July 18, 2024

Solid State Lighting Design

Find latest world news and headlines today based on politics, crime, entertainment, sports, lifestyle, technology and many more

French stocks, euro rise on election results

French stocks, euro rise on election results

Antoine Bureau/Hans Lukas/AFP/Getty Images

The Euronext building in Paris, which hosts the Paris Stock Exchange, in June 2024.


French stocks and the euro rose on Monday after the election results. first round French election results suggest the far-right will inflict a heavy defeat on President Emmanuel Macron but will fall short of an absolute majority in parliament.

France’s CAC 40, which represents 40 of Paris’s biggest listed companies, rose 2.7% at the open. The index closed up 1% but is still about 6% below its level before Macron called for early elections on June 9.

Bank stocks, a bellwether for the economy, reversed some of the heavy losses they have suffered in recent weeks. BNP Paribas shares closed up 3.6%, while Societe Generale and Credit Agricole rose 3.1% and 2.8% respectively.

The euro that He fell After Macron’s surprise election win, the pound hit its strongest level against the dollar in more than two weeks on Monday.

Yields on French government bonds, or the returns investors demand for the risks of holding them, remained largely unchanged after widening significantly compared to their ultra-safe German counterparts in recent days. On Friday, the risk premium on German government debt reached its highest levels since the eurozone crisis more than a decade ago.

While Macron’s defeat is likely to be bad news for France’s fragile finances – a hung parliament could mean gridlock – the worst-case scenarios for investors appear to have subsided. Just two weeks ago, they were concerned that France might be heading into a financial crisis. Financial crisis Similar to the UK market crash in 2022 caused by unfunded tax cuts proposed by former Prime Minister Liz Truss.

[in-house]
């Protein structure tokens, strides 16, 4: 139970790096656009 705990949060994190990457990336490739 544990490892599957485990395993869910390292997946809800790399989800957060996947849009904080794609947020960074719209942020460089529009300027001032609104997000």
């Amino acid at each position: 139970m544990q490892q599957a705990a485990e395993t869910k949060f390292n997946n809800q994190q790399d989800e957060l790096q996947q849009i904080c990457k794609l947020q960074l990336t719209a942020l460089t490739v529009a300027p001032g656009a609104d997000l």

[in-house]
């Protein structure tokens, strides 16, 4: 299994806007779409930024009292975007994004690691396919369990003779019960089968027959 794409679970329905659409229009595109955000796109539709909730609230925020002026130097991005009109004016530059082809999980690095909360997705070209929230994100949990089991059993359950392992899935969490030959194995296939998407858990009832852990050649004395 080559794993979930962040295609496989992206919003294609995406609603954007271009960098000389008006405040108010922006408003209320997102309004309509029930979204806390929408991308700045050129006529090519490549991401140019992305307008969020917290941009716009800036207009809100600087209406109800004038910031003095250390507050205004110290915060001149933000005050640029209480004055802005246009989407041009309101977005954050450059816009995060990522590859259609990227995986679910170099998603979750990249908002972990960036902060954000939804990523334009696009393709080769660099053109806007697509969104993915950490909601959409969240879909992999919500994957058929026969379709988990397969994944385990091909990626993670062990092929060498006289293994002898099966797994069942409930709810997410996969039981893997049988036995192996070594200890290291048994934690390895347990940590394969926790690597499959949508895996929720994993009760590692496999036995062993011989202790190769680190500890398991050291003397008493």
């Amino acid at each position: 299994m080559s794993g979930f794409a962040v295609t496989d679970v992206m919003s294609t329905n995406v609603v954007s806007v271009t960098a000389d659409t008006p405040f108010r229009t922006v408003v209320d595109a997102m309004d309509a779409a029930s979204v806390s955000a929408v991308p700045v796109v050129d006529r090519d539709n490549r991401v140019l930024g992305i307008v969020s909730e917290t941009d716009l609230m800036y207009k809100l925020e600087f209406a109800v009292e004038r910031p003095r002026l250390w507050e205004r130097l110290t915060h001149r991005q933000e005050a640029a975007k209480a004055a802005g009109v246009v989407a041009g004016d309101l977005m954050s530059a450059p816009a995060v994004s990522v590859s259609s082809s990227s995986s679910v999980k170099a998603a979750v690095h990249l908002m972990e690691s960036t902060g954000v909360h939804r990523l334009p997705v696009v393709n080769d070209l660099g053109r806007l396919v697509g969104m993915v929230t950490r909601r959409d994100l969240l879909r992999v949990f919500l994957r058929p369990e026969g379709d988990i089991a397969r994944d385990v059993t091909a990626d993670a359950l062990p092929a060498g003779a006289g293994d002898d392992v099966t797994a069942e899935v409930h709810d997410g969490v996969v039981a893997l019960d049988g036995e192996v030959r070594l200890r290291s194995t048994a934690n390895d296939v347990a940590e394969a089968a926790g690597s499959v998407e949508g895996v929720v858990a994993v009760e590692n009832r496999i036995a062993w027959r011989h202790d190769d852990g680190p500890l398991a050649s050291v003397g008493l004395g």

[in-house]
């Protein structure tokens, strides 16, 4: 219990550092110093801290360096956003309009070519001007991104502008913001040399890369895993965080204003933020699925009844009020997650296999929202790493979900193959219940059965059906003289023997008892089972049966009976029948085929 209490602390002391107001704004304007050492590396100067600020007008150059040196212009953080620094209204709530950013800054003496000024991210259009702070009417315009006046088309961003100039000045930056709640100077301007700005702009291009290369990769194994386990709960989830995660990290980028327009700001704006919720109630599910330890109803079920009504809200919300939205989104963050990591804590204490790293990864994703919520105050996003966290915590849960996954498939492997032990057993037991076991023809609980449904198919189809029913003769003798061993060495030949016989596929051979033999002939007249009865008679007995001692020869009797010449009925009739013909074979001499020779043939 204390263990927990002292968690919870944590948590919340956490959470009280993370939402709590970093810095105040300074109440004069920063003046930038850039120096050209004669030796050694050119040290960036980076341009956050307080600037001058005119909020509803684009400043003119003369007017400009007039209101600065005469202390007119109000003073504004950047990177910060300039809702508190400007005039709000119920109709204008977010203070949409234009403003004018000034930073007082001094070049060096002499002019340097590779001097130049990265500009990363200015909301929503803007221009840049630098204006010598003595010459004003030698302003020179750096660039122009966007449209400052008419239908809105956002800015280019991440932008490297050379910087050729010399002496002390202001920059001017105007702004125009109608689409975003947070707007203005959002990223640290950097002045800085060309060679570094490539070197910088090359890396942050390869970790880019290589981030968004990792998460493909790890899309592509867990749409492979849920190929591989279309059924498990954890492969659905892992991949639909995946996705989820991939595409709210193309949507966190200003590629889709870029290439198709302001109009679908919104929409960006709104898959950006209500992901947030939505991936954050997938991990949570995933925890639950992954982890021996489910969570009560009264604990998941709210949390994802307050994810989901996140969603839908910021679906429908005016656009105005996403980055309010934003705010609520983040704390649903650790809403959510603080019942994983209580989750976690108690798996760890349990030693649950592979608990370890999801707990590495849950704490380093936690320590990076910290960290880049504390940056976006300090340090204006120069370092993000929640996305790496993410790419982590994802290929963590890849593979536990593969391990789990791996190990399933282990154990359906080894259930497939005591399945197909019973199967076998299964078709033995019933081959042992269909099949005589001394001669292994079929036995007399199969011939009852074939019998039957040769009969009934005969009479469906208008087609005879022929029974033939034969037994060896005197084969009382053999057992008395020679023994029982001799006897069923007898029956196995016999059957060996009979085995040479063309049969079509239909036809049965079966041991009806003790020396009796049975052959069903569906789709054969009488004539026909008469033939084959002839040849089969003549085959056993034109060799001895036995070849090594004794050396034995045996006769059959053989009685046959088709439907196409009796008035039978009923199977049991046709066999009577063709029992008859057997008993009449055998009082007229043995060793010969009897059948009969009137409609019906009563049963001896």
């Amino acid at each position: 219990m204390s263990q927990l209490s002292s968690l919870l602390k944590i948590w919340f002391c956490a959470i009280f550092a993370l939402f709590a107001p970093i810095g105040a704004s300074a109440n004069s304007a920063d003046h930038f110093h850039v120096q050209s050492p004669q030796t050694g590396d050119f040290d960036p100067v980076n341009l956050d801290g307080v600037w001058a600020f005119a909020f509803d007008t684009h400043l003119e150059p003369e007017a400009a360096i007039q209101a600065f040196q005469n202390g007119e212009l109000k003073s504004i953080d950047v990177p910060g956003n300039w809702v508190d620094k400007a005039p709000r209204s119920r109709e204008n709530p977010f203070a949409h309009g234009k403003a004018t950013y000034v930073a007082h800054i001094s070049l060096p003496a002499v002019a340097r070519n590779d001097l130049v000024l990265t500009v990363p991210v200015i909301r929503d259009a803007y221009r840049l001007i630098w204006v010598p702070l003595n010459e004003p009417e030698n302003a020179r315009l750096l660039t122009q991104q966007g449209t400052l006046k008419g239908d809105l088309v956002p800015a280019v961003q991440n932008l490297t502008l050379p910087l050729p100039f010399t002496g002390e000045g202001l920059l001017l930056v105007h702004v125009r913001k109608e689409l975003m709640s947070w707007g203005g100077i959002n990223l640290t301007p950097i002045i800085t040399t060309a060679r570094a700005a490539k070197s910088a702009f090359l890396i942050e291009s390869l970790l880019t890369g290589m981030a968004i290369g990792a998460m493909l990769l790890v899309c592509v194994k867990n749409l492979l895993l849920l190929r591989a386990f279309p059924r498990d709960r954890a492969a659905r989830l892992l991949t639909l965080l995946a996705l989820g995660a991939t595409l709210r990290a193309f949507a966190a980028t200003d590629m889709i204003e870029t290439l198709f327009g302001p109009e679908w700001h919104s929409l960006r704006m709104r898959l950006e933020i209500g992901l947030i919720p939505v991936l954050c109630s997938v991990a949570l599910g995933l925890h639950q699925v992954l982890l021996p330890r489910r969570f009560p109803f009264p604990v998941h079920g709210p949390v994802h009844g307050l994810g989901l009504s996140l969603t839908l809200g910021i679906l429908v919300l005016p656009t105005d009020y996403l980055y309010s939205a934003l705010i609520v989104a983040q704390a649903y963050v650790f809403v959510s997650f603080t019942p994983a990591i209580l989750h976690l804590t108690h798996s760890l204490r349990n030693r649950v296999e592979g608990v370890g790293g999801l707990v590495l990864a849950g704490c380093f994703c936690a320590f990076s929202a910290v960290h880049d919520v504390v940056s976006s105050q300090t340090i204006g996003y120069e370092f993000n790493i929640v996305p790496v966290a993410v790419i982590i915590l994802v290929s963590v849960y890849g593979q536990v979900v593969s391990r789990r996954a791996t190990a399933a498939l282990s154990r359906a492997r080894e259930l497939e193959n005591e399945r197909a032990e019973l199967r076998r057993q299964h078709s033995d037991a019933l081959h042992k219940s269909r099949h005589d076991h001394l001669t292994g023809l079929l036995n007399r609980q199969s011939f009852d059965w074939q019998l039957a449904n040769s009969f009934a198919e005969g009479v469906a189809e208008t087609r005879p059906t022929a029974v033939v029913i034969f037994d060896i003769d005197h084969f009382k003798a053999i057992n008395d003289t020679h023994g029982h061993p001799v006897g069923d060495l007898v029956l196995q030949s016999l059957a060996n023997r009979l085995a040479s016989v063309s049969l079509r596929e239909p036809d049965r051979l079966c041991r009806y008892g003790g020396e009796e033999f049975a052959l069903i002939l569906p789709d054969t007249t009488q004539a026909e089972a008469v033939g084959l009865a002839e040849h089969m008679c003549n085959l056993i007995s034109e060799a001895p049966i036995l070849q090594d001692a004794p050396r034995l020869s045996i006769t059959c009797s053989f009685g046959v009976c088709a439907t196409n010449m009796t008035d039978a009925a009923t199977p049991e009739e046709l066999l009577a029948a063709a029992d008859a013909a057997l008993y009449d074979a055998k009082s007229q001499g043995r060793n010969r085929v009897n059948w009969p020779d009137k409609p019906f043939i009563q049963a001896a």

See also  Russia arrests Japanese consul for espionage; Tokyo hints at revenge

After an unusually high turnout on Sunday, Marine Le Pen’s far-right National Rally party came first in the first round, taking 33.15 percent of the vote, while the leftist New Popular Front coalition came in second with 27.99 percent. Macron’s coalition dropped to a dismal third with 20.76 percent, according to final results released by the French interior ministry on Monday.

“The outcome may be better than feared (for markets) but not as good as the situation three weeks before the election,” Mohit Kumar, Jefferies’ chief economist for Europe, wrote in a note on Monday. “The immediate reaction is like a relief rally.”

Going into the first round, investors feared that voters would elect a far-right or far-left parliament committed to spending more, further ballooning the already high debt and budget deficit – the difference between what a government spends and what it receives in a year. Taxes.